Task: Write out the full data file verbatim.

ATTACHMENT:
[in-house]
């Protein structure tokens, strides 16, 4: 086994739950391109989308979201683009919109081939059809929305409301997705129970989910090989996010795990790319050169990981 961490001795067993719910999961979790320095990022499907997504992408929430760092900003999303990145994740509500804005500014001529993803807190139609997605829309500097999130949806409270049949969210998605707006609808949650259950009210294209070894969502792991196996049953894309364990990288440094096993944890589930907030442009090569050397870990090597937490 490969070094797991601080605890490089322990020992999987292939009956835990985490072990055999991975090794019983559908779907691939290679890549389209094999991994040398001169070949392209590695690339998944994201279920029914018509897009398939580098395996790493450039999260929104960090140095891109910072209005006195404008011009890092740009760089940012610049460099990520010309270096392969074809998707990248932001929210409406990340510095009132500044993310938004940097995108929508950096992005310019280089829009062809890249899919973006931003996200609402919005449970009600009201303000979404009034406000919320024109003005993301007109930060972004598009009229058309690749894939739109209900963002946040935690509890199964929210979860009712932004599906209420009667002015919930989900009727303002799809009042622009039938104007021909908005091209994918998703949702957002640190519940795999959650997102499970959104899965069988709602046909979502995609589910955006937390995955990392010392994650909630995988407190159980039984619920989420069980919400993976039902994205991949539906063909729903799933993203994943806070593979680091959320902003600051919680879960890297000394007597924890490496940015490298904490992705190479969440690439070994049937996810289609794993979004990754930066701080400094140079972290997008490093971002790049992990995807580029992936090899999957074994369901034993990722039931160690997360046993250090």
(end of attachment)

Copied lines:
[in-house]
């Protein structure tokens, strides 16, 4: 086994739950391109989308979201683009919109081939059809929305409301997705129970989910090989996010795990790319050169990981 961490001795067993719910999961979790320095990022499907997504992408929430760092900003999303990145994740509500804005500014001529993803807190139609997605829309500097999130949806409270049949969210998605707006609808949650259950009210294209070894969502792991196996049953894309364990990288440094096993944890589930907030442009090569050397870990090597937490 490969070094797991601080605890490089322990020992999987292939009956835990985490072990055999991975090794019983559908779907691939290679890549389209094999991994040398001169070949392209590695690339998944994201279920029914018509897009398939580098395996790493450039999260929104960090140095891109910072209005006195404008011009890092740009760089940012610049460099990520010309270096392969074809998707990248932001929210409406990340510095009132500044993310938004940097995108929508950096992005310019280089829009062809890249899919973006931003996200609402919005449970009600009201303000979404009034406000919320024109003005993301007109930060972004598009009229058309690749894939739109209900963002946040935690509890199964929210979860009712932004599906209420009667002015919930989900009727303002799809009042622009039938104007021909908005091209994918998703949702957002640190519940795999959650997102499970959104899965069988709602046909979502995609589910955006937390995955990392010392994650909630995988407190159980039984619920989420069980919400993976039902994205991949539906063909729903799933993203994943806070593979680091959320902003600051919680879960890297000394007597924890490496940015490298904490992705190479969440690439070994049937996810289609794993979004990754930066701080400094140079972290997008490093971002790049992990995807580029992936090899999957074994369901034993990722039931160690997360046993250090």